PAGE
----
In the gubernatorial primary, The New York Times wrote Monday that Democrat Ned Lamont, taking on former Stamford mayor Dannel P. Malloy for the party’s nomination, has changed stripes from a “darling of the left” anti-war candidate, which he was in the 2006 Senate primary, to a centrist in his 2010 contest. Is that a fair characterization?

It’s a very different race. The 2006 race was almost totally about the Iraq war. Iraq has never been mentioned, basically, in this campaign, and Lamont is presenting himself as a business executive as opposed to an anti-war activist. It is true that Lamont has changed but it’s a completely different race, completely different issues, completely different opponent.

He’s the same guy that he was in ’06, he’s the same guy that I met twenty-five years ago and wrote about in the Greenwich Time as a young kid. He has not changed as a person; the emphasis has changed. In the ’06 race he owned the cable company that he still has, he was a business executive, he was the CEO of his cable company; all those things are exactly the same. But most people only knew three things about him when he came on the scene in ’06: he was a Democrat, he was against the Iraq War, and he wasn’t Joe Lieberman. And for a lot of liberal Democrats that was enough.

Lamont faced initial criticism for not wanting to debate. How did that refusal impact his campaign?

There was a three-week period when he did not debate. His position all along was that they had twenty-five or twenty-eight joint appearances. He did eventually debate after those three weeks were up. It was a debate that was shown on public television, simulcast on public radio, and shown on the CBS local broadcast. When you add all of those together it was a pretty heavily watched debate. Most Republicans and Democrats say that the delay did hurt him. I have asked him about that and he said he wasn’t sure. But many think it did because it became an issue that would not have been an issue if he had have said, “Okay, I will do the debate. “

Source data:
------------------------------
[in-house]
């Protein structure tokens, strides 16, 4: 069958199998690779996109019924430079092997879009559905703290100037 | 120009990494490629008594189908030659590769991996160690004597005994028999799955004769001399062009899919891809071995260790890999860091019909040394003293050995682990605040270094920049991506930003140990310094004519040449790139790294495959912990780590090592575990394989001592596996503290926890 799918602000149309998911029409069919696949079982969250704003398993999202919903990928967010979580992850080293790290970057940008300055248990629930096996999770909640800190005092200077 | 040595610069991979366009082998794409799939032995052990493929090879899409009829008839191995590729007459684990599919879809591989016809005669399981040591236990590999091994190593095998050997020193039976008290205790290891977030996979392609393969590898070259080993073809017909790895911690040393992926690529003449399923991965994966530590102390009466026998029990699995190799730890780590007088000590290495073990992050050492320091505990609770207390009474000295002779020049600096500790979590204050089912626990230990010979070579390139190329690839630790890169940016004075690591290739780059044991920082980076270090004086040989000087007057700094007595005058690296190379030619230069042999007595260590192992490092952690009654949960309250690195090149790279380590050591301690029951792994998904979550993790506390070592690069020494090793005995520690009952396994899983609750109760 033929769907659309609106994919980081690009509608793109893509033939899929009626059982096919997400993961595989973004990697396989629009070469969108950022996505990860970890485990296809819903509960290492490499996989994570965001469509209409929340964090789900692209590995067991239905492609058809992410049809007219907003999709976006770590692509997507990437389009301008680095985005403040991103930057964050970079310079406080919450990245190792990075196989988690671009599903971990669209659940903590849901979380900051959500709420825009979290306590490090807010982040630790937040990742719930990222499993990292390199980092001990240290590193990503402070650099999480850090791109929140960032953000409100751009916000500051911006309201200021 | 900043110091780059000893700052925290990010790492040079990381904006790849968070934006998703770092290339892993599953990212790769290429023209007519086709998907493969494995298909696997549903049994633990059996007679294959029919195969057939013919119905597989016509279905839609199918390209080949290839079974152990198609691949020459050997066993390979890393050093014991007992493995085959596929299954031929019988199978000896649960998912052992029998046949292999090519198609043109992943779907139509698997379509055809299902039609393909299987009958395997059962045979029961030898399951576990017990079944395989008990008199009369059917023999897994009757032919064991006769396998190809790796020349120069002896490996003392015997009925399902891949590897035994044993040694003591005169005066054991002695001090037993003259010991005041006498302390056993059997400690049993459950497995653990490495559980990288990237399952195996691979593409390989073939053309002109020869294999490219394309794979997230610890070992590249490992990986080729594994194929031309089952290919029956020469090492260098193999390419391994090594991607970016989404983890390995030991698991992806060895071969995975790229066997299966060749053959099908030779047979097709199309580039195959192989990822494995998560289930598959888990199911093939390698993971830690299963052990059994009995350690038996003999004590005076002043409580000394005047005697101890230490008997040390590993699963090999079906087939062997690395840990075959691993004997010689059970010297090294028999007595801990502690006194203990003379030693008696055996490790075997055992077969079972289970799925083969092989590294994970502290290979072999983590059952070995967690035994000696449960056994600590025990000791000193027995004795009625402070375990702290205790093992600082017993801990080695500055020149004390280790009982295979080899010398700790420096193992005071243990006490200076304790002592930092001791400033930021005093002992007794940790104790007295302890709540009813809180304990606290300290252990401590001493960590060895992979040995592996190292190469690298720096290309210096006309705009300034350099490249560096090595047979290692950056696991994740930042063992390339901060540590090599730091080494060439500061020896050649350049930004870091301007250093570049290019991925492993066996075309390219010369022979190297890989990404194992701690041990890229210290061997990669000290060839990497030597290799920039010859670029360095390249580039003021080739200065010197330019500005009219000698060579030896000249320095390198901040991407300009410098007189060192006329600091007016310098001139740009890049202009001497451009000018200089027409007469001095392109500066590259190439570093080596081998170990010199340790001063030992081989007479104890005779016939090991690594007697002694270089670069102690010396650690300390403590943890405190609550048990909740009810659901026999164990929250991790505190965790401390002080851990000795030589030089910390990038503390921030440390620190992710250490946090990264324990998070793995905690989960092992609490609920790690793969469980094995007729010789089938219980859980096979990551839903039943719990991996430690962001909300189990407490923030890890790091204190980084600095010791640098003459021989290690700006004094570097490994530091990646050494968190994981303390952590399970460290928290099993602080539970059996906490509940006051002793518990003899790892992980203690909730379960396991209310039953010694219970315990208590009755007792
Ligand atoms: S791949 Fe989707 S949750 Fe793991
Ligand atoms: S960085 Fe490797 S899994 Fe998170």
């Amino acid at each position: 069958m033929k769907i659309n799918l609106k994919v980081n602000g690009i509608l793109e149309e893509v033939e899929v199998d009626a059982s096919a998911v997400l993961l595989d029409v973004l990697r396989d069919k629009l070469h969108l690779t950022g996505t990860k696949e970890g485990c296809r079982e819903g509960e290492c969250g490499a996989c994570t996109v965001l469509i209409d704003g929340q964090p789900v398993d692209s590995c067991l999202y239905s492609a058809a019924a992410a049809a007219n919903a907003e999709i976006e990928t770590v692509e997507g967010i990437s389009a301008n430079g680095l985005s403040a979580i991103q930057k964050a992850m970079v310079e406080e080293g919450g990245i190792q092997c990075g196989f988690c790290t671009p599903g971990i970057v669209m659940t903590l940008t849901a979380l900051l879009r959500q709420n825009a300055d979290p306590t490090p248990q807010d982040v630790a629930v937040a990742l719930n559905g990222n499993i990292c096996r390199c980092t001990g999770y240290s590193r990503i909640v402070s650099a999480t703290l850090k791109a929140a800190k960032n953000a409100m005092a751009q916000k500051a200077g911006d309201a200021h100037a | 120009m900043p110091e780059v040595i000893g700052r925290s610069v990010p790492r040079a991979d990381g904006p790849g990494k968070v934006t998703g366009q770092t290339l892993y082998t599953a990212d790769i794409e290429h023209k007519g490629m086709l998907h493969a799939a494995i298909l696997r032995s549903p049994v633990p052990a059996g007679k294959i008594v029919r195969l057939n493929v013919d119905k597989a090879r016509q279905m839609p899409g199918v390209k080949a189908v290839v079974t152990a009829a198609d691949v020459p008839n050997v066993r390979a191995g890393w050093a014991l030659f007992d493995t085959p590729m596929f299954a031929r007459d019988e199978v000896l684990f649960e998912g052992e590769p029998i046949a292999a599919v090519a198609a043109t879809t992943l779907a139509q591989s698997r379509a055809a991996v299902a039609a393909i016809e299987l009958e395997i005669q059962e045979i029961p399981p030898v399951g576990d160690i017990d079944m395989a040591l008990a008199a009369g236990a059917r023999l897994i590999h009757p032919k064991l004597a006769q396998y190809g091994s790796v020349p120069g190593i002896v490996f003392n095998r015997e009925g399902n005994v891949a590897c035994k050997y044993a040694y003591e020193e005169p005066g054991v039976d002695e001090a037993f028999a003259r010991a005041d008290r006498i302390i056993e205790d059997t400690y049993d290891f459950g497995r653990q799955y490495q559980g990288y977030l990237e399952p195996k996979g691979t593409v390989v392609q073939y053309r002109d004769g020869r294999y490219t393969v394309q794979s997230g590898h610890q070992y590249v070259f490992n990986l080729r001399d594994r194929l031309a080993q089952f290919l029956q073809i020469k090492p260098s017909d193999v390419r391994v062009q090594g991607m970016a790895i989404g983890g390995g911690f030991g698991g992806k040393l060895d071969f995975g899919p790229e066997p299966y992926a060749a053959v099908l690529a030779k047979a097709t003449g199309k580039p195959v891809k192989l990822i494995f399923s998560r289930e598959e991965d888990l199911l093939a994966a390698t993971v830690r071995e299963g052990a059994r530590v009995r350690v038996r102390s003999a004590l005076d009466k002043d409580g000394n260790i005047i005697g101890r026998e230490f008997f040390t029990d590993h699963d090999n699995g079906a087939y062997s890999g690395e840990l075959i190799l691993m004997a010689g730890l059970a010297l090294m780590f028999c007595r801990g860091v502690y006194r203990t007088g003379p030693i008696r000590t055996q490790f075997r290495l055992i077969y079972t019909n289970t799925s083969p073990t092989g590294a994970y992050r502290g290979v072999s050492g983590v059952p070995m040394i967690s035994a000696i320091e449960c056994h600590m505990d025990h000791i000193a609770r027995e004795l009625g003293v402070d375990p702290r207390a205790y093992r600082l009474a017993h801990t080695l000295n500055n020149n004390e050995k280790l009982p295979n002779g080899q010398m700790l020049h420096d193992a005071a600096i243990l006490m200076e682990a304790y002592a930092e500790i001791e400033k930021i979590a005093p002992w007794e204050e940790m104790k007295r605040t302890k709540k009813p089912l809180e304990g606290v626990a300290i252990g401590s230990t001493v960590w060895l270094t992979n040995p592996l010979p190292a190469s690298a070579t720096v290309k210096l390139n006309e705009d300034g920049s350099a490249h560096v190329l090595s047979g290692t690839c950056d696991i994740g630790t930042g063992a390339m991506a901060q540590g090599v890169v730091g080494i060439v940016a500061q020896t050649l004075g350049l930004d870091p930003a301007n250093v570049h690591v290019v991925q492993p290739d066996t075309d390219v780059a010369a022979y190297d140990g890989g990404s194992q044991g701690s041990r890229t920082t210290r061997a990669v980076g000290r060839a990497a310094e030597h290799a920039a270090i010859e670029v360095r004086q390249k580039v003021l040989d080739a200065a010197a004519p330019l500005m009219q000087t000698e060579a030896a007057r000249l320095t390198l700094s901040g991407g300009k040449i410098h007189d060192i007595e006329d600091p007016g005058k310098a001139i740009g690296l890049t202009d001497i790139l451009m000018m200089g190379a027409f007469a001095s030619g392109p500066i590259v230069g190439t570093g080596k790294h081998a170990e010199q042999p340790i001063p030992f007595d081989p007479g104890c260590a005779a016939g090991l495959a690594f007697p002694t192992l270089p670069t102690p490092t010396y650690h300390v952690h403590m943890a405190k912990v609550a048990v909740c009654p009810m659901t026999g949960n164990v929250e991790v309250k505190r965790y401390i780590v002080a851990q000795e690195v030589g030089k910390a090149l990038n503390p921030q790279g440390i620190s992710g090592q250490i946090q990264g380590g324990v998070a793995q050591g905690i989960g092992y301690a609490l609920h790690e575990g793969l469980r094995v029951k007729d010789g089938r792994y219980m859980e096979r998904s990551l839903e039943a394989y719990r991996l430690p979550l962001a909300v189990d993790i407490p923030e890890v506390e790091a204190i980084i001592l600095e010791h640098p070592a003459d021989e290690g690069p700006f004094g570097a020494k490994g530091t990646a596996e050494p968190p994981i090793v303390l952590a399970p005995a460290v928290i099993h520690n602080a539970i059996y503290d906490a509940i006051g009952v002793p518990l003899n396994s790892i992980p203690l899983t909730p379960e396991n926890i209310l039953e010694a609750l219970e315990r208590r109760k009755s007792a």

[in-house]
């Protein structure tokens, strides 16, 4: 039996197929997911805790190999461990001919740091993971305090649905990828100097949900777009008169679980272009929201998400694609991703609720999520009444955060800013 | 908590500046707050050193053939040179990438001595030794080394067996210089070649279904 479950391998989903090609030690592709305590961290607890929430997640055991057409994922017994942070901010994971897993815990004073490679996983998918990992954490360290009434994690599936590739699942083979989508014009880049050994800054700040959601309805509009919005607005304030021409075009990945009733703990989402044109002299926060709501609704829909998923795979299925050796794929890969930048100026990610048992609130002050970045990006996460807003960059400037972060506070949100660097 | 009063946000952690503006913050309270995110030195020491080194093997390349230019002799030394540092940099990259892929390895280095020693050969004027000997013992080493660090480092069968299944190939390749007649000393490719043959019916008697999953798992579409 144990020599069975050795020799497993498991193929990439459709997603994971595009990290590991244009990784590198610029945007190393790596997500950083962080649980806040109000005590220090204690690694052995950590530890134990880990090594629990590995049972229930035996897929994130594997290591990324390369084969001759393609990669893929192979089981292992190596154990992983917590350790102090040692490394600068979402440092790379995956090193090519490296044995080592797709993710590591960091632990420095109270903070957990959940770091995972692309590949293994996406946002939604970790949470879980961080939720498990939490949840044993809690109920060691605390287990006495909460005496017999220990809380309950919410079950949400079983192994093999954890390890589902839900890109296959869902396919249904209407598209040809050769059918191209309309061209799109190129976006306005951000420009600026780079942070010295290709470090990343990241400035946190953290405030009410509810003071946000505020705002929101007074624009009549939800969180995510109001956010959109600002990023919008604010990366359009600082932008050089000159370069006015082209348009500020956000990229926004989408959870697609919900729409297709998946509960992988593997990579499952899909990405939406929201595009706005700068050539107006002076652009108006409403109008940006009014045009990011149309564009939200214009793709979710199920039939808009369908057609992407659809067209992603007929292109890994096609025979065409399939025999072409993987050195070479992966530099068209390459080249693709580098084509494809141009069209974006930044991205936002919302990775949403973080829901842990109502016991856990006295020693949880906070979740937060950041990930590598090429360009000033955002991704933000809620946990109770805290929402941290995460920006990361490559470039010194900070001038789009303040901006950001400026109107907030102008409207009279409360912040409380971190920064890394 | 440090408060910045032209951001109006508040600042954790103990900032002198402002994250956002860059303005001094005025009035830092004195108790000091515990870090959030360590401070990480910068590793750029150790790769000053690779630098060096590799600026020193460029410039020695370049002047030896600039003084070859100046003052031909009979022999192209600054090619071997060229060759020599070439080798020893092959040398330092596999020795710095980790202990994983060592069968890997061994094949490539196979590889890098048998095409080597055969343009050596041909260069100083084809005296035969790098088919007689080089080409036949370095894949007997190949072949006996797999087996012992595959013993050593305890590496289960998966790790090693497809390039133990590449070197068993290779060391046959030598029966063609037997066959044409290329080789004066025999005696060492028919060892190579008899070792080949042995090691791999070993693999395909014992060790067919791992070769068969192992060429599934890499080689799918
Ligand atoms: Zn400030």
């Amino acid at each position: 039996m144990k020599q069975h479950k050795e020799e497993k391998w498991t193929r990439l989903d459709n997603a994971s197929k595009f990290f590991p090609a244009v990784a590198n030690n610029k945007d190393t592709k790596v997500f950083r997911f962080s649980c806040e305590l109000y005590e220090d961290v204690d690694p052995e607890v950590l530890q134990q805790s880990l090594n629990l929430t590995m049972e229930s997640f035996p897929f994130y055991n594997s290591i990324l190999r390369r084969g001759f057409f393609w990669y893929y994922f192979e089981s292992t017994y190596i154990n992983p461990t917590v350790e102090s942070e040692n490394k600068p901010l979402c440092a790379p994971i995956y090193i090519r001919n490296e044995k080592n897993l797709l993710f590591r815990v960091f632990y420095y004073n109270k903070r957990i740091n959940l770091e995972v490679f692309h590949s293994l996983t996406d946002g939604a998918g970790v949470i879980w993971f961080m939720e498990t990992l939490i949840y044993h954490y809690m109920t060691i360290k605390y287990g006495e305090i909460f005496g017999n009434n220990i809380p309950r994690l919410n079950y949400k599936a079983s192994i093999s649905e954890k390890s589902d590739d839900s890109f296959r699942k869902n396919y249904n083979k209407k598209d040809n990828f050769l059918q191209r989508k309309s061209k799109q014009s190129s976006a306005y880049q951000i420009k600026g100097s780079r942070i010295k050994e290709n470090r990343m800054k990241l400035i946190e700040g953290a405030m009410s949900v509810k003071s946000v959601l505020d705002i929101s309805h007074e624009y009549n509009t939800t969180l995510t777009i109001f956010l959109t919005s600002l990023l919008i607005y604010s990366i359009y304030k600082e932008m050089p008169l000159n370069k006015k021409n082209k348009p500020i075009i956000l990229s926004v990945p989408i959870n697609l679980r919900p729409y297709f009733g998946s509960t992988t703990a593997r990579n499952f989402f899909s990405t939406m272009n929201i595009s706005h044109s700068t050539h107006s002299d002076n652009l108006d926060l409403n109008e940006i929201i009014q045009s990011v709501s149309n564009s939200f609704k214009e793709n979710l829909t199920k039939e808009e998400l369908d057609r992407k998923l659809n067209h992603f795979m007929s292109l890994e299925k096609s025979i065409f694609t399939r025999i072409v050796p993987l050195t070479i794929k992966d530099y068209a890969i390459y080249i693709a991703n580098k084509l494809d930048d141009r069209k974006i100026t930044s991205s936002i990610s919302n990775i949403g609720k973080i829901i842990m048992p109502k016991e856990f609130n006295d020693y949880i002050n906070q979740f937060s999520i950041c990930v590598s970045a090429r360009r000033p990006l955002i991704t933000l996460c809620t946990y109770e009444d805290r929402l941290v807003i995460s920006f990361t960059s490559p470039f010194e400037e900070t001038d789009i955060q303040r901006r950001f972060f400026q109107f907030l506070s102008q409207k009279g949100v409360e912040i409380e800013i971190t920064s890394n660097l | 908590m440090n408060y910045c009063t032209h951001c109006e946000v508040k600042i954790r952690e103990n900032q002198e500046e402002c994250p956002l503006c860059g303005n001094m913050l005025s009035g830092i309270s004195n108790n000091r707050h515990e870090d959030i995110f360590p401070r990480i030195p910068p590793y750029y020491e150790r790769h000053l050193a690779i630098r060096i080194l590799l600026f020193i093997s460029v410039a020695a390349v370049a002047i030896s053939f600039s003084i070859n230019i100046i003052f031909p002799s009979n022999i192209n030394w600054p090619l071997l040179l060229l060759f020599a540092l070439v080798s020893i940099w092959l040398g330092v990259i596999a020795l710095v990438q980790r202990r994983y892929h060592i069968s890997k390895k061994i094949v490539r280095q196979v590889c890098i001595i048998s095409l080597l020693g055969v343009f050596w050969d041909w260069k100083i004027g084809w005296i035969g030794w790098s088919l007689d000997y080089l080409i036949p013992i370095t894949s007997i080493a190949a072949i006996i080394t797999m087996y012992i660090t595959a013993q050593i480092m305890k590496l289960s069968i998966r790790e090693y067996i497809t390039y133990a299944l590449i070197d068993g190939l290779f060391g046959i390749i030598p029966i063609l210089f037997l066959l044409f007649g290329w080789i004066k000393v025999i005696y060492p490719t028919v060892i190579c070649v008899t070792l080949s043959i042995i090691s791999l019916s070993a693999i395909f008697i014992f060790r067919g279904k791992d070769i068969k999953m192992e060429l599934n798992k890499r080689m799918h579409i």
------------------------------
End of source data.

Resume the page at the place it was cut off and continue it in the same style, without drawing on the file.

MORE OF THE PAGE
What do you think of the national coverage of the Connecticut primaries so far?

Politico did a lot when Dodd was involved. The New York Times is The New York Times and they bring a lot of weight. They do not cover Connecticut the way they used to. They do not have a full-time person in Hartford the way they used to. Put it this way, they’re not covering this race the way they covered Lamont-Lieberman in 2006. Then, The New York Times had a full-time person in Hartford, and covered the Lamont-Lieberman race every day (it might not have been in the paper every day but they covered it every day). And they also had political reporters in Washington and New York keeping an eye on it. However, when they do cover the race, the story has impact.

And what about the local coverage?

If you have been paying attention in Connecticut, there’s been a tremendous amount of information on the governor’s race and the U.S. Senate race. The amount of copy inches and blog posts has been huge. Anyone who wants to get up to speed on this, it’s not very hard. Plus, if you’re an average voter, you’re getting this barrage of TV commercials. And if you’re a registered voter, you’re getting a lot of stuff in the mail. On the flipside, it’s a primary in August and people are at the beach.

Have you ever been busier in a primary?

No, I’ve been doing seven days a week. Hugely busy. Right now you have five people running for governor, a sixth person running as an independent. Three people in the U.S. senate primary. We only have five congressional districts in Connecticut and four of the five have primaries for the Republicans. There’s something like forty-four primaries today. You even have primaries in Connecticut for probate judges. Between the blog and the newspaper there’s been a lot of coverage, and a lot of work, as you can imagine. It’s a bit of around-the-clock lately, we’ve really got the whole staff working on this thing. But after the primary it’s a whole new world. I’ll definitely take a break and then we’ll do it all again in the fall.

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Joel Meares is a former CJR assistant editor.